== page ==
Canon Dial 35-2
Everything about this camera’s function is nonstandard. I had to puzzle over the manual to begin to know what to do, and even then I struggled.
For example, to change the shutter speed on this shutter-priority autoexposure camera, I always had to take the camera away from my eye and hold it at an awkward angle to see the markings on the lens barrel. It slowed me way down.
Ten shots in, the battery died. To change the battery (a banned 625 mercury cell; I used an alkaline equivalent) I had to open the camera, which ruined a few frames of film.
Rewinding the film was maddening. Film winding and rewinding is controlled by a spring-loaded knob on the camera bottom. You wind it all the way and the camera automatically advances the film for 20 shots. To rewind, you wind the knob and then press in and twist an awkward, recessed rewind button on the camera’s side, repeating until the frame counter returns to 0. Except that it didn’t work well, and when I opened the camera some film was still stretched across the back. A few more frames were ruined.
Prolonging the misery, the Dial 35-2 is a half-frame 35 mm camera, meaning that you get 48 exposures from a 24-exposure roll of film. So I got to not enjoy this experience for twice as long as normal!
Well, almost. For some reason, I couldn’t get the camera to advance past the 40th frame. It was a relief.
Half-frame 35 mm cameras were all the rage in the 1960s. Olympus created the market with its Pen series, which buyers snapped up because of the small cameras the format made possible. I imagine some thrifty people really liked getting double the photos from a roll of film, too.
Canon wasn’t about to stand idly by, so in 1963 it issued the original Dial 35. The Pen series’ conventional design led to portrait-oriented photos by default. Canon wanted to be different, so they designed a vertical film transport for landscape-oriented photos. The Dial’s resulting unusual looks carried to the slightly improved Dial 35-2 when it was released in 1968.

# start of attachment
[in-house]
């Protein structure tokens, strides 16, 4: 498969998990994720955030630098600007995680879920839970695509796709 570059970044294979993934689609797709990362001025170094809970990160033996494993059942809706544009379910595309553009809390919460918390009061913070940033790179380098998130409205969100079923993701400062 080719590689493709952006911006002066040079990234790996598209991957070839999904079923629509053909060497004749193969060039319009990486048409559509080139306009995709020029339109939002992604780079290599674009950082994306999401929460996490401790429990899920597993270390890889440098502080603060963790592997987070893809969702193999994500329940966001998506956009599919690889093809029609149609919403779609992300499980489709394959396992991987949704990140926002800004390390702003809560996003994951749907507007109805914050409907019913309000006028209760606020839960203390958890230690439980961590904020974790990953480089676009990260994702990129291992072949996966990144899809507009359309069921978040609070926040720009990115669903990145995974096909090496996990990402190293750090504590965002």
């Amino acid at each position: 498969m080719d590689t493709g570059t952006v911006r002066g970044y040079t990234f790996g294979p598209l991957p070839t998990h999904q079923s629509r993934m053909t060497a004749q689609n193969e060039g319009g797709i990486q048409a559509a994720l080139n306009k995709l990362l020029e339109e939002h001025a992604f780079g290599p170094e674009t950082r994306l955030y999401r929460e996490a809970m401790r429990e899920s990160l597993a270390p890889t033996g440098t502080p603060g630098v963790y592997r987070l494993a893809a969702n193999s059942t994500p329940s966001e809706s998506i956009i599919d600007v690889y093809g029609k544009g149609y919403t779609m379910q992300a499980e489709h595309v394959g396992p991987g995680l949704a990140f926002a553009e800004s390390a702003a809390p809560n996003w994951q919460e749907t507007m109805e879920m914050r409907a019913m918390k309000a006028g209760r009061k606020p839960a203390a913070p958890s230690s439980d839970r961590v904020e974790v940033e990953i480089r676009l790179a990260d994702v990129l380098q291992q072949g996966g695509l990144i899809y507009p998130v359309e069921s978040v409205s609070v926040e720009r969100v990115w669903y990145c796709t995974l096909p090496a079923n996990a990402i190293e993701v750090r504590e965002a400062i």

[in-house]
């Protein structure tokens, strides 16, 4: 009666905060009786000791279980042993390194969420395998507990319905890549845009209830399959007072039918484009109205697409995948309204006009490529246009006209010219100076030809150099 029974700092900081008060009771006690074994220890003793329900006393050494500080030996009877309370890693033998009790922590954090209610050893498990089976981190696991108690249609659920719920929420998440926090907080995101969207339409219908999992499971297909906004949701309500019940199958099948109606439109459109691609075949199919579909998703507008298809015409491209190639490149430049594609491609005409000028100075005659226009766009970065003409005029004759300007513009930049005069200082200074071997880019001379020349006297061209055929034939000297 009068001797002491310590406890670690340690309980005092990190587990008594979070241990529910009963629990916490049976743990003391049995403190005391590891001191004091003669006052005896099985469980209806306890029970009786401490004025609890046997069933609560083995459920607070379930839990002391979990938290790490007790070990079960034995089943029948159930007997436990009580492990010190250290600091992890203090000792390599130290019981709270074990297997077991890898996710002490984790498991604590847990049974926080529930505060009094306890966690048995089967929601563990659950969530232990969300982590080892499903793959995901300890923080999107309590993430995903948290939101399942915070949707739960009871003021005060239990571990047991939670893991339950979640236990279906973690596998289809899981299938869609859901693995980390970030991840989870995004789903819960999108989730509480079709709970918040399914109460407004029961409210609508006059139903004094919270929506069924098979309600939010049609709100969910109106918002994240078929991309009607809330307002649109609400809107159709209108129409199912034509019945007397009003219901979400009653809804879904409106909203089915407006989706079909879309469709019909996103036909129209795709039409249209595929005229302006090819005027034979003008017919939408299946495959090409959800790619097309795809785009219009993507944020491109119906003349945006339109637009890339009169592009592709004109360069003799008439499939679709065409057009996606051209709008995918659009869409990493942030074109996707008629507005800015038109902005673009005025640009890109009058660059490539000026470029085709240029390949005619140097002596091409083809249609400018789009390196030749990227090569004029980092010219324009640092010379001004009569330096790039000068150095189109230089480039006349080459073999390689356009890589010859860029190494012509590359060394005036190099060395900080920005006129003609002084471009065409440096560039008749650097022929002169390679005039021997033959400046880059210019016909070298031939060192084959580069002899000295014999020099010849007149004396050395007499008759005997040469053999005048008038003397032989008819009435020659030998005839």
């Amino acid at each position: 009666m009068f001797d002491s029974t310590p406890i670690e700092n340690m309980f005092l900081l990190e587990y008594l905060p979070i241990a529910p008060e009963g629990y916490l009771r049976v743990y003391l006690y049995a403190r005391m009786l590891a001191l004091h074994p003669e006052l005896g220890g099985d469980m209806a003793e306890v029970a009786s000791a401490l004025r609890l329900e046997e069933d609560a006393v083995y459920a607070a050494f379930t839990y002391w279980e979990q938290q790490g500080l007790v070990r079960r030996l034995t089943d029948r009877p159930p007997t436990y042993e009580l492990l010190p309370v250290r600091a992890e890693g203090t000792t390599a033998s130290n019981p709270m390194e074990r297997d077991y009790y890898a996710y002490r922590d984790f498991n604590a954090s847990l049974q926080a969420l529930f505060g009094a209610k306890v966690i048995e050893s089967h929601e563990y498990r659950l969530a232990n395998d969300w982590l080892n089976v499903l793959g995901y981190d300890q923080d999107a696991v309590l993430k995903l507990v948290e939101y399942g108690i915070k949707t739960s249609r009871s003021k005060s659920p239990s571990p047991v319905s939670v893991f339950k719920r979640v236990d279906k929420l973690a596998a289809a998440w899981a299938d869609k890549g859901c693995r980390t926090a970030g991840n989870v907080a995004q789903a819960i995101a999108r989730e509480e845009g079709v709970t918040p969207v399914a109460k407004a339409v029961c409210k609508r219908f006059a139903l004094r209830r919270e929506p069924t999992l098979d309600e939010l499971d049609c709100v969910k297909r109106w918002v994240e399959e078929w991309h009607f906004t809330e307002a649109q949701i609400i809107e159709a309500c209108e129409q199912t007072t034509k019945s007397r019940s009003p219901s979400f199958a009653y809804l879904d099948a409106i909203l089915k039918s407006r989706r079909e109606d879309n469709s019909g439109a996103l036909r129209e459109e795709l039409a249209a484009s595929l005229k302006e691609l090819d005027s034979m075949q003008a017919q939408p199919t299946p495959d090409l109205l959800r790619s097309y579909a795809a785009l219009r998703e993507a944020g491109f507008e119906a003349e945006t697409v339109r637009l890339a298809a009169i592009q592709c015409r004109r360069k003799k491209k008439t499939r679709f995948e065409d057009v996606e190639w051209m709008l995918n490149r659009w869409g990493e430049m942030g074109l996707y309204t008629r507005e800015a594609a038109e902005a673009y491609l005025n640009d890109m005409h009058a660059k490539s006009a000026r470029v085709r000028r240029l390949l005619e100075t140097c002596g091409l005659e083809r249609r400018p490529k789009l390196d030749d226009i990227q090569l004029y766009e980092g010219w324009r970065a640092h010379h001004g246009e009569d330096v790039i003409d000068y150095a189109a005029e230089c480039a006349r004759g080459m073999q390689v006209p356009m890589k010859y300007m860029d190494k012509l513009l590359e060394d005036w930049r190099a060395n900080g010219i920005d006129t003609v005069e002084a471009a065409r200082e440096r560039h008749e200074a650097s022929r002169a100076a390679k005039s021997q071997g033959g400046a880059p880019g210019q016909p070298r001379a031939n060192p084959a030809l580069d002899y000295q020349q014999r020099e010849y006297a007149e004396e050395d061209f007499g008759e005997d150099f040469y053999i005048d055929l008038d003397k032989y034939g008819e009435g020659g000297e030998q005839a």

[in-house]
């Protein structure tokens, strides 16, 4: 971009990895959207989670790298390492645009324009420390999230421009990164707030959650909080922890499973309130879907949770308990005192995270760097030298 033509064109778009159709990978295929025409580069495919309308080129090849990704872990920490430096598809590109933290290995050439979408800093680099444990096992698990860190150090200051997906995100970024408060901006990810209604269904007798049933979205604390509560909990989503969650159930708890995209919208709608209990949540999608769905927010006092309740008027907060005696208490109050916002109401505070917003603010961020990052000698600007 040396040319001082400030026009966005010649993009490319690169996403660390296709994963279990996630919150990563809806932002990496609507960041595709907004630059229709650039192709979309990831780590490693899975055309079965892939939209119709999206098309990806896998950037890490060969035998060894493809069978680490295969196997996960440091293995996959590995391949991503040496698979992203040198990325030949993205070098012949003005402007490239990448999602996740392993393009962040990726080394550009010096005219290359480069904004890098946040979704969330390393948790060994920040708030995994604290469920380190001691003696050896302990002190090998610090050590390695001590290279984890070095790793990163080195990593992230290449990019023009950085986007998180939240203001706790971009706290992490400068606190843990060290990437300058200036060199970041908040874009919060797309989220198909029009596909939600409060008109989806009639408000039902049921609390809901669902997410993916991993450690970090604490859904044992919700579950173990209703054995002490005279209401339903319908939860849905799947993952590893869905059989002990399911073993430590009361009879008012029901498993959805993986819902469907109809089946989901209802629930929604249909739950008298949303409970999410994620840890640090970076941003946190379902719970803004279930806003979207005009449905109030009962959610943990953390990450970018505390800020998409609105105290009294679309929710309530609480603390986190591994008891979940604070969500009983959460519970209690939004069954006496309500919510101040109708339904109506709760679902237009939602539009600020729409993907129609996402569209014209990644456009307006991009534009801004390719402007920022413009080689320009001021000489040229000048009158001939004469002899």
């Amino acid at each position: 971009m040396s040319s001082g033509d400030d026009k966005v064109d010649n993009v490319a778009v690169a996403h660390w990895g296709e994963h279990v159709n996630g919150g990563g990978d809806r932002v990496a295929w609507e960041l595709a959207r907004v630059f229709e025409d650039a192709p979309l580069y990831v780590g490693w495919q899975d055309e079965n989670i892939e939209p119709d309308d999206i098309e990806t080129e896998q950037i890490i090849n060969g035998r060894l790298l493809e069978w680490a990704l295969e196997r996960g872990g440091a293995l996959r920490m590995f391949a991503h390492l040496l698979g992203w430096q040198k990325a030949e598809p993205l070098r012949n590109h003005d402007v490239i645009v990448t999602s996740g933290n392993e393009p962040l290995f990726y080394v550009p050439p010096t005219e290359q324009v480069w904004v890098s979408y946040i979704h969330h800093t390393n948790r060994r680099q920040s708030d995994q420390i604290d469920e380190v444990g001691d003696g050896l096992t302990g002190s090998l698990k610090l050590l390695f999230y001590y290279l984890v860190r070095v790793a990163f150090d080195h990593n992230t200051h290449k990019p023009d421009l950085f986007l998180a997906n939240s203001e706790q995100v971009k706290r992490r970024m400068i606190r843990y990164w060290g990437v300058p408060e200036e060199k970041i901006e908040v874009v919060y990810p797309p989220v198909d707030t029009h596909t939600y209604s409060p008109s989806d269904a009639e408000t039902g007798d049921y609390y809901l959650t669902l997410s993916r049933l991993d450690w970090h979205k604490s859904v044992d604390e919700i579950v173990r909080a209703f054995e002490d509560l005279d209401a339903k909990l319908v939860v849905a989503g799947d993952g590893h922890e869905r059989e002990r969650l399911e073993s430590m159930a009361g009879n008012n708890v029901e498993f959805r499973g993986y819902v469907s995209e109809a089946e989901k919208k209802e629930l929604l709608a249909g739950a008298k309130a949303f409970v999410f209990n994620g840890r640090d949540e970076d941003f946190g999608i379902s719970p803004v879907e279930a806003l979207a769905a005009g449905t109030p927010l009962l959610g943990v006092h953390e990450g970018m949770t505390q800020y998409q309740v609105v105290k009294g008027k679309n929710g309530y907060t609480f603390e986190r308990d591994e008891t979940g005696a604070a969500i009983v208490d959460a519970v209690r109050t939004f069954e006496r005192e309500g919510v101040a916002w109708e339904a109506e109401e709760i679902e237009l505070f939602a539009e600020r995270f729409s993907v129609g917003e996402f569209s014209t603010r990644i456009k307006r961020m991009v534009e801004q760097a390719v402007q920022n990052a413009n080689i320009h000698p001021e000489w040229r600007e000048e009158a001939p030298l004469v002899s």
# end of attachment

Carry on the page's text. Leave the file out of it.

I’ve been curious about the Dial family for many years, but high prices kept me away. Then late last year I bought this one for chicken feed because the eBay seller misspelled its name as “Dail” in the listing. Tip: Proofread your eBay listings before you commit them!
I shot my go-to color film, Fujicolor 200. As I dropped the roll off at my neighborhood CVS for its good, inexpensive one-hour processing, I expected to immediately relegate the Dial 35-2 to the box of unloved cameras I keep under my bed.
But then I got some really delightful images back from the processor. Yes, they’re grainy; you’ll have that with little 18 x 24 mm half-frame negatives. But just look at how the Dial 35-2 rendered that delicious light reflecting off this swing seat. The colors, though muted, are true.
The Dial’s focusing lever is awkwardly placed, but because the viewfinder shows the focus you’ve set on a typical portrait-group-landscape scale, it’s not too bad to use. The viewfinder also shows the aperture the camera selected.
The Dial 35-2 fit into my coat pocket, so I carried it everywhere for several weeks. The Dial’s f/2.8 lens, which is coupled to a Seikosha shutter that fires from 1/30 to 1/250 sec., let in enough light even on the grayest winter day.
I even got some decent available-light indoors shots with the Dial.
I took this photo of light falling on my laundry hamper minutes after I took a similar shot with my Polaroid Automatic 250.
Because I didn’t enjoy using the Dial, I just wanted to get the roll over with. My “what the heck” attitude led me to take photos I might otherwise not have, not caring much whether they turned out or not. Several of those worked out just fine, such as this sunset shot. The puddle in which the bare trees reflect is left over from a giant rainstorm that had passed through a few days before.
These are the best shots from my test roll. If you check out my gallery of Dial 35-2 shots on Flickr, you’ll see I uploaded only 21 images even though I took 40 – the other 19 simply weren’t worthy. I’m sure that if I kept at it I’d learn the Dial’s weird ways and have more consistent success. But that’s not going to happen. Life’s too short to not enjoy the photographic journey.
Do you like vintage cameras?
Then check out my entire collection!